Pope seeks ‘Copernican revolution’ for post-COVID economy

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Pope Francis urged governments on Monday to use the coronavirus crisis as a revolutionary opportunity to create a world that is more economically and environmentally just — and where basic health care is guaranteed for all.

Francis made the appeal in his annual foreign policy address to ambassadors accredited to the Holy See, an appointment that was postponed for two weeks after he suffered a bout of sciatica nerve pain that made standing and walking difficult.

Francis urged the governments represented in the Apostolic Palace to contribute to global initiatives to provide vaccines to the poor and to use the pandemic to reset what he said was a sick economic model that exploits the poor and the Earth.

Pope Francis delivers his blessing from his studio window overlooking St. Peter's Square, at the Vatican, Sunday, Feb. 7, 2021. (AP Photo/Gregorio Borgia)

Pope Francis delivers his blessing from his studio window overlooking St. Peter’s Square, at the Vatican, Sunday, Feb. 7, 2021. (AP Photo/Gregorio Borgia)

“There is need for a kind of new Copernican revolution that can put the economy at the service of men and women, not vice versa,” he said, referring to the 16th-century paradigm shift that stated the sun was at the center of the universe, not the Earth.

He said such a revolutionary new economy is “one that brings life not death, one that is inclusive and not exclusive, humane and not dehumanizing, one that cares for the environment and does not despoil it.”

Francis has frequently called for the world to use the pandemic as a chance to re-imagine a global economy that values people and the planet over profits, and one where fraternity and solidarity guide human relationships rather than conflict and division.


The 84-year-old Francis hit those themes in his lengthy address, which was delivered in a larger reception hall than usual to provide greater social distancing for the 88 ambassadors who attended. At the end, Francis invited each one up but said he wouldn’t shake their hands and urged them to keep their distance. Francis has been vaccinated against the virus.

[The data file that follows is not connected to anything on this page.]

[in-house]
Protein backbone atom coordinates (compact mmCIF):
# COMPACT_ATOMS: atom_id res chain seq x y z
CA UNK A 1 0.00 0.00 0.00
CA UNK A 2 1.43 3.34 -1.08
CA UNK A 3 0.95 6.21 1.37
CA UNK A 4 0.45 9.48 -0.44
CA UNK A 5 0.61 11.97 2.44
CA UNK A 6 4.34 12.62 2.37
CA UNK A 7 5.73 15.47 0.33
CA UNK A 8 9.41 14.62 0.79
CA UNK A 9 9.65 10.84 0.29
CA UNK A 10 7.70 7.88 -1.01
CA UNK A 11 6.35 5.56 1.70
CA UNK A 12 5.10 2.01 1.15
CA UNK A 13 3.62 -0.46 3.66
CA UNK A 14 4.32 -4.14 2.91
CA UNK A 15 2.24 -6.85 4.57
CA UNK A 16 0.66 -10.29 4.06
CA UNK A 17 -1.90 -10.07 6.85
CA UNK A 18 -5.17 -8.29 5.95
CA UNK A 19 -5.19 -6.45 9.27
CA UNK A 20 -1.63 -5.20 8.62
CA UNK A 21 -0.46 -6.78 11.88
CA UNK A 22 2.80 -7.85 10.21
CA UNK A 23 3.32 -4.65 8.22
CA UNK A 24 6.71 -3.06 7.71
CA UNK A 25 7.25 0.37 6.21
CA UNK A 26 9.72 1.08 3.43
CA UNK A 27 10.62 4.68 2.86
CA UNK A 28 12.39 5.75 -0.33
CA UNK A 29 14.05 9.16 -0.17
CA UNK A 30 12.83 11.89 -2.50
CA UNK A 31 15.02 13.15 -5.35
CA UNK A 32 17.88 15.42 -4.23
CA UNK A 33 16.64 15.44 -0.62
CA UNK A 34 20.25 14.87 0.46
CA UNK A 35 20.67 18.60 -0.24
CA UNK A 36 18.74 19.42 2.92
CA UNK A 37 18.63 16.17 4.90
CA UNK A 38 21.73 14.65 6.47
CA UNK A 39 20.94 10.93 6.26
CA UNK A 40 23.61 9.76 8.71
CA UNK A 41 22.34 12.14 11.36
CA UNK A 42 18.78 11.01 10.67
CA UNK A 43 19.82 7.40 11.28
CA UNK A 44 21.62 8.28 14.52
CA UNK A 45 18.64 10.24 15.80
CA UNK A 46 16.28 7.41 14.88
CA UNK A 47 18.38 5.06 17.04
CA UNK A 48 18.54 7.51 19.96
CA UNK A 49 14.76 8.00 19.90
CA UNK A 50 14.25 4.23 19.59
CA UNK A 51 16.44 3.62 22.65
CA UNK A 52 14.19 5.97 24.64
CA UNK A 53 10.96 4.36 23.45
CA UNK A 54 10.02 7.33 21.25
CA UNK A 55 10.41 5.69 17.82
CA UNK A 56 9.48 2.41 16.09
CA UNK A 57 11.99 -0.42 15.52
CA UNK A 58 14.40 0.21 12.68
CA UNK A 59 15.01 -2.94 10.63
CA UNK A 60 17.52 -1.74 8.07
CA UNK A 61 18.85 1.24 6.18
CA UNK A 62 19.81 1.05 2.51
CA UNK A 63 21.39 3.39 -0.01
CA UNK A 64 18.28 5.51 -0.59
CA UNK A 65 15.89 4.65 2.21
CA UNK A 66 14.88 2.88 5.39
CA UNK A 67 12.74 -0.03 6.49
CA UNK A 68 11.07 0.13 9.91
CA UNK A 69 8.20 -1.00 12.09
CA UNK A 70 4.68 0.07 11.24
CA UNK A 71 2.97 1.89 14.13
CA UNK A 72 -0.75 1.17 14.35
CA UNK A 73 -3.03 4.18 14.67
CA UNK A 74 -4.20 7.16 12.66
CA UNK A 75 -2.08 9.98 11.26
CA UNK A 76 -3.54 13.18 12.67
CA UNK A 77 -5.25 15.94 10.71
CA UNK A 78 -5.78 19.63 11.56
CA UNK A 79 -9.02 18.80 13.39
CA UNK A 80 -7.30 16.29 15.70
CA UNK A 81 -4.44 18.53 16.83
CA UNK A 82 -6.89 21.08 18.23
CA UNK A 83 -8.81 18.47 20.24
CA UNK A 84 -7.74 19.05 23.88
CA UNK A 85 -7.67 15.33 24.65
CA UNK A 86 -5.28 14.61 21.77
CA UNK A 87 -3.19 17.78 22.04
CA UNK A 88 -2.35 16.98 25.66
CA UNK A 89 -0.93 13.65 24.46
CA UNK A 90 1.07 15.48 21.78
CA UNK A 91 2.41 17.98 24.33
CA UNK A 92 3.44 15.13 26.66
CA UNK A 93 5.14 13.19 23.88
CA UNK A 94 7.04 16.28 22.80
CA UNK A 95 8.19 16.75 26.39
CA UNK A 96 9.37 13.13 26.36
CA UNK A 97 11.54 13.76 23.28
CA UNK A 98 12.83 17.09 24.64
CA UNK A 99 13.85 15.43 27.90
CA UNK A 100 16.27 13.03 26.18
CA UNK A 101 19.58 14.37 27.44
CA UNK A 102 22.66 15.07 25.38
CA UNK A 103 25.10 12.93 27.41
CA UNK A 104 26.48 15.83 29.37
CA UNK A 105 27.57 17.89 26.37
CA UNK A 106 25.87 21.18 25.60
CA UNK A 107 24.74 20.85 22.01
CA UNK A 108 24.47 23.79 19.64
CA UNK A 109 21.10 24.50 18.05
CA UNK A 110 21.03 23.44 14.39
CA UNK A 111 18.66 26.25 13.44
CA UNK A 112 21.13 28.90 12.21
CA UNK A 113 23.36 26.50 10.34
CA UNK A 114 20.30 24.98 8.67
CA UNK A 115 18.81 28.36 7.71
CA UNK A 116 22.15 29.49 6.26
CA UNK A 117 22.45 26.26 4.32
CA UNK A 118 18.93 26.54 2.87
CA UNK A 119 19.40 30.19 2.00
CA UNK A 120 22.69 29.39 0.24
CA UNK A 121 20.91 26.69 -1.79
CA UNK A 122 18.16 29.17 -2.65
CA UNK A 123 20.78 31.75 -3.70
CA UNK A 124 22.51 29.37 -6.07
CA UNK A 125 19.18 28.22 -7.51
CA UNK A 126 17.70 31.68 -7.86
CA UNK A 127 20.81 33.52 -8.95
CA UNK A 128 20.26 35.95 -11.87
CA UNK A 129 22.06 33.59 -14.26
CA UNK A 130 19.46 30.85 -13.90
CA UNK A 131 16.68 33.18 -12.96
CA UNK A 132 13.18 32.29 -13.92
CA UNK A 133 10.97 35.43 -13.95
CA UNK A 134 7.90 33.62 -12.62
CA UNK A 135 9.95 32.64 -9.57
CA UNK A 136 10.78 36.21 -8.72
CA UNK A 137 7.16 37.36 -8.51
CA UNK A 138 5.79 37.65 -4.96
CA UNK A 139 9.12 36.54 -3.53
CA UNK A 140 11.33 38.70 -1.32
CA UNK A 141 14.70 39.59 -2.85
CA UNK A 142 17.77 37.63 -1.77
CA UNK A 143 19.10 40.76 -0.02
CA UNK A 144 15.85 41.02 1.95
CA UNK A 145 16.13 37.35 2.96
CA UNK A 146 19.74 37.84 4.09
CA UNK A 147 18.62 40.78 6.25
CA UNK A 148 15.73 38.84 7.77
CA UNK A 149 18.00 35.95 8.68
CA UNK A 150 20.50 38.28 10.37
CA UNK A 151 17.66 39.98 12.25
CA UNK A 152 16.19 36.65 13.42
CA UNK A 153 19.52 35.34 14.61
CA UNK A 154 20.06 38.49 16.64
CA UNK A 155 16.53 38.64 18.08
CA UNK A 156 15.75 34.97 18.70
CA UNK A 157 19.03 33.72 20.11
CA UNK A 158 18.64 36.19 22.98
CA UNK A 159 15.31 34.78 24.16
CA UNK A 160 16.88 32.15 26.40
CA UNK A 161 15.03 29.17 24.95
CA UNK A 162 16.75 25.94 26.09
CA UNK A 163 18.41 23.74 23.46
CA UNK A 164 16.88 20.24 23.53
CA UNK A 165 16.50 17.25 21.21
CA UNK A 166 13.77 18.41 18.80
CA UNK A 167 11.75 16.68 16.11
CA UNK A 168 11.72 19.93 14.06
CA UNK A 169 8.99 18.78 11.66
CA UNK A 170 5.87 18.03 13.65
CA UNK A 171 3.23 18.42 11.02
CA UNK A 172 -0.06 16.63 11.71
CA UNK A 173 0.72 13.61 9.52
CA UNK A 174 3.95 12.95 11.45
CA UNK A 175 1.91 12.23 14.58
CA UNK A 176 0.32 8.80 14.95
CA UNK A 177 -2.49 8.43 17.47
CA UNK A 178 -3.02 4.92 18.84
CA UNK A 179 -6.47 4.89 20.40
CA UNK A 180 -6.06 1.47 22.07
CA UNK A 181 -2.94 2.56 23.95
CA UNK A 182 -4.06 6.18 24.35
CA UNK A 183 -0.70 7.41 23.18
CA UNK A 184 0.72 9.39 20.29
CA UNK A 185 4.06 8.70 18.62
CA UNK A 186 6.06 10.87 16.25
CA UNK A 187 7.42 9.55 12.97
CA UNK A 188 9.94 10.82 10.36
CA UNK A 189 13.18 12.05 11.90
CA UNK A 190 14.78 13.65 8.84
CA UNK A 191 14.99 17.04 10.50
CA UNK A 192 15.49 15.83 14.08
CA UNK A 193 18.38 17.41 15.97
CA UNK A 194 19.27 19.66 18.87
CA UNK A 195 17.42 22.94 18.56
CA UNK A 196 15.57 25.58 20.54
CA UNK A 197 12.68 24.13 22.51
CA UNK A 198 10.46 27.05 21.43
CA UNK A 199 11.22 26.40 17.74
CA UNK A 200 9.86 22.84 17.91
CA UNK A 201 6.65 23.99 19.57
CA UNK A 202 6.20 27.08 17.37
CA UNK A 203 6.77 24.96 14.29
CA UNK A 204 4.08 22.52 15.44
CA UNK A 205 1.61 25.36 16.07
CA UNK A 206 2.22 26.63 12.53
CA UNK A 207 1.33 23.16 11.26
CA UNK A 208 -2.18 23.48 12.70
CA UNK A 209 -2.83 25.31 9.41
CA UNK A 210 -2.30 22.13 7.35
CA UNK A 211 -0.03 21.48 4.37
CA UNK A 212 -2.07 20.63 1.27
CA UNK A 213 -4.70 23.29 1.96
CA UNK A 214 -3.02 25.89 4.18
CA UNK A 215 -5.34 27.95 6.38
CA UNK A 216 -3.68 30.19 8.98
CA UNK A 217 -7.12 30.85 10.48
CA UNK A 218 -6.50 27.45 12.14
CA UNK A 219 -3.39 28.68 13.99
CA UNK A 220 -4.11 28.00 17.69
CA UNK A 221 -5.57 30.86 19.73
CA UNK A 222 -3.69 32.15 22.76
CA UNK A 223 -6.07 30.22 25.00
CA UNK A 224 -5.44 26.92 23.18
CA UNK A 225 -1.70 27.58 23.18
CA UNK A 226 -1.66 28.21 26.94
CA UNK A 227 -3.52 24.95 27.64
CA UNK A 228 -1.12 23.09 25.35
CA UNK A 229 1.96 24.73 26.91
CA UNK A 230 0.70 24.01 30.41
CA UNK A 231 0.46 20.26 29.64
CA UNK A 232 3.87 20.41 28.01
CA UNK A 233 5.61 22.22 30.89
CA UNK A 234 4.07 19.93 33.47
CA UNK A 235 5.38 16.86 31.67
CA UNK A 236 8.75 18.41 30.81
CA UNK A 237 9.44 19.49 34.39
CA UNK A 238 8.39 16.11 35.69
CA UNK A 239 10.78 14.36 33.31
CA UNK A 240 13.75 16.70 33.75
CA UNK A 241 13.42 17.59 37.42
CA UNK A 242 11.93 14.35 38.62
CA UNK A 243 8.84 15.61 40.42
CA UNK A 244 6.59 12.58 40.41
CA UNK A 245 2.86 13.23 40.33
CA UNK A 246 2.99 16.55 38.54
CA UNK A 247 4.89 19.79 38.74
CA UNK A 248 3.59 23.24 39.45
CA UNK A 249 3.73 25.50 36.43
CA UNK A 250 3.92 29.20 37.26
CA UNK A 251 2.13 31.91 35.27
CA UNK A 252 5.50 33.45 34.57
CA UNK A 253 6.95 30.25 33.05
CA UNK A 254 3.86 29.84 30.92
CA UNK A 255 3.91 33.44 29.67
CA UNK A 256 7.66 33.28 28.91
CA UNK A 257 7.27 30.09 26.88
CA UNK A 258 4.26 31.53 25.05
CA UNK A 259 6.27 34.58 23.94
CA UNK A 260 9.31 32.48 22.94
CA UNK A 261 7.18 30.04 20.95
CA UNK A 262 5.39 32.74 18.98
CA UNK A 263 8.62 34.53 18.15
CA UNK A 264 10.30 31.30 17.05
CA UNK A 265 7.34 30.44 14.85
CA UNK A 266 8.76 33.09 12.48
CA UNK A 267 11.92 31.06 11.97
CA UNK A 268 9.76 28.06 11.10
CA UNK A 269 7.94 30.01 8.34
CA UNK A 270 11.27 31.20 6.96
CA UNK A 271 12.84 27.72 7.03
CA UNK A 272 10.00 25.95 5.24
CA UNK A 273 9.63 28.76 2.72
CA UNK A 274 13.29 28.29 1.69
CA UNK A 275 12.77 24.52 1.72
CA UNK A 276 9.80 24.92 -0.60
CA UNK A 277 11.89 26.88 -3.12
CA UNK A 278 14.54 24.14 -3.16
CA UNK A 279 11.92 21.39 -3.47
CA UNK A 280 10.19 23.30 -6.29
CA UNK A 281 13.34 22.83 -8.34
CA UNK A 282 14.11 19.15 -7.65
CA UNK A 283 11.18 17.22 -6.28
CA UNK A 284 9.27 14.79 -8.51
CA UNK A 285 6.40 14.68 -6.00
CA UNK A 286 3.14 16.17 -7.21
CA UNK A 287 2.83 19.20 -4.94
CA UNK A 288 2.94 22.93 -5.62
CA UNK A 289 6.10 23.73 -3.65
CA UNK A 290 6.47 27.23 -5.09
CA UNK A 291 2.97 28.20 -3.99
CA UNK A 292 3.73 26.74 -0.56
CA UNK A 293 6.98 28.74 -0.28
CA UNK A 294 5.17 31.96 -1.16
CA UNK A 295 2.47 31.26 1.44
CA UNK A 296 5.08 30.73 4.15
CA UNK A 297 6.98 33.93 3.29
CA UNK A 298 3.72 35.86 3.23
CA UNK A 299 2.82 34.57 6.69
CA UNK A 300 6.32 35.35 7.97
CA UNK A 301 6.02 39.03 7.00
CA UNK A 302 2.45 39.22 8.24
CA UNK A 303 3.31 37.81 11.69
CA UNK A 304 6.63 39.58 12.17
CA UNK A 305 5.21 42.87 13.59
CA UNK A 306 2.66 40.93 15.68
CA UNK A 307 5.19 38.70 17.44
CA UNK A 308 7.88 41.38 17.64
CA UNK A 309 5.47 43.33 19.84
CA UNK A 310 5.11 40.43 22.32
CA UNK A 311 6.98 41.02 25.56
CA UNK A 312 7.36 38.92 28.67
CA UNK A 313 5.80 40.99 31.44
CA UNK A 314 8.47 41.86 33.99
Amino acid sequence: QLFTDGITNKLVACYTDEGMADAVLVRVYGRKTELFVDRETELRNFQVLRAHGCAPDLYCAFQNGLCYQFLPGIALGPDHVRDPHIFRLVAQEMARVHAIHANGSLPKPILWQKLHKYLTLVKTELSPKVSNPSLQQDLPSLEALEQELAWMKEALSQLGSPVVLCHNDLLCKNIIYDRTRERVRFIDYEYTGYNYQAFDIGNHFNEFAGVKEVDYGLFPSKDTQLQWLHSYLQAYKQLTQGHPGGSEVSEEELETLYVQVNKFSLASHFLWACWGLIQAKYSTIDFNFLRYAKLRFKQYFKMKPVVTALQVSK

In his speech, he called for basic health care to be provided to all. He noted that those on the margins of society and who work in the informal economy have been among the hardest hit by the pandemic, with the fewest social nets to survive it.

“Driven by desperation, many have sought other forms of income and risk being exploited through illegal or forced labor, prostitution and various criminal activities, including human trafficking,” Francis warned.


He said children have suffered from an “educational catastrophe” with closed schools, women have been victims of domestic abuse, the faithful have been deprived of communal worship and that all of humanity has been restricted from close human contact.

“Along with vaccines, fraternity and hope are, as it were, the medicine we need in today’s world,” he said.

In addition to the pandemic, Francis listed other areas of particular concern, starting with the coup in Myanmar, which Francis visited in 2017. He called for political leaders to be “promptly released as a sign of encouragement for a sincere dialogue aimed at the good of the country.”

He called for the war in Syria to finally end, noting that 2021 marks its 10th anniversary, and urging the international community to “address the causes of the conflict with honesty and courage and to seek solutions.” He praised the U.N. treaty prohibiting nuclear weapons and the extension of the START treaty between the U.S. and Russia.


He also called for disarmament efforts to extend to conventional and chemical weapons.

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